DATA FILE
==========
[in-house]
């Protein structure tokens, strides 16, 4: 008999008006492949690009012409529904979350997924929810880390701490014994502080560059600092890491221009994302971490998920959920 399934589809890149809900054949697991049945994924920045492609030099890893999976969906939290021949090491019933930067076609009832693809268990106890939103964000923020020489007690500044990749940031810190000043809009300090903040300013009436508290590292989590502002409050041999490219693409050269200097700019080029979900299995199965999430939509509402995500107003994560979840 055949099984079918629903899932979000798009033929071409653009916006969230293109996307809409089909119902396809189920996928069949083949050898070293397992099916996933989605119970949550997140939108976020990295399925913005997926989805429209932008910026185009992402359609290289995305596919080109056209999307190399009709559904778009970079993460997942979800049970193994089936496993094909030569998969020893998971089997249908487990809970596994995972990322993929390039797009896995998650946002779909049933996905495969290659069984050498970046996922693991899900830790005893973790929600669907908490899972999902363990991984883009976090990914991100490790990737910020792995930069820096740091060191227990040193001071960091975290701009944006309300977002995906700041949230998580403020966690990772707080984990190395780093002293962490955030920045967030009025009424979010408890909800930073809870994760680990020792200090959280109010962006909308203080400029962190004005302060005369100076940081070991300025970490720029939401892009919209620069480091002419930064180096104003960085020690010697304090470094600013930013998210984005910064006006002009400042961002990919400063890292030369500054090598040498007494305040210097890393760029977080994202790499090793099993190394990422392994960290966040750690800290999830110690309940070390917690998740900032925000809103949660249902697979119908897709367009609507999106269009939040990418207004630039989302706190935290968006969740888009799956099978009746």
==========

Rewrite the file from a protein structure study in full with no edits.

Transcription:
[in-house]
């Protein structure tokens, strides 16, 4: 008999008006492949690009012409529904979350997924929810880390701490014994502080560059600092890491221009994302971490998920959920 399934589809890149809900054949697991049945994924920045492609030099890893999976969906939290021949090491019933930067076609009832693809268990106890939103964000923020020489007690500044990749940031810190000043809009300090903040300013009436508290590292989590502002409050041999490219693409050269200097700019080029979900299995199965999430939509509402995500107003994560979840 055949099984079918629903899932979000798009033929071409653009916006969230293109996307809409089909119902396809189920996928069949083949050898070293397992099916996933989605119970949550997140939108976020990295399925913005997926989805429209932008910026185009992402359609290289995305596919080109056209999307190399009709559904778009970079993460997942979800049970193994089936496993094909030569998969020893998971089997249908487990809970596994995972990322993929390039797009896995998650946002779909049933996905495969290659069984050498970046996922693991899900830790005893973790929600669907908490899972999902363990991984883009976090990914991100490790990737910020792995930069820096740091060191227990040193001071960091975290701009944006309300977002995906700041949230998580403020966690990772707080984990190395780093002293962490955030920045967030009025009424979010408890909800930073809870994760680990020792200090959280109010962006909308203080400029962190004005302060005369100076940081070991300025970490720029939401892009919209620069480091002419930064180096104003960085020690010697304090470094600013930013998210984005910064006006002009400042961002990919400063890292030369500054090598040498007494305040210097890393760029977080994202790499090793099993190394990422392994960290966040750690800290999830110690309940070390917690998740900032925000809103949660249902697979119908897709367009609507999106269009939040990418207004630039989302706190935290968006969740888009799956099978009746």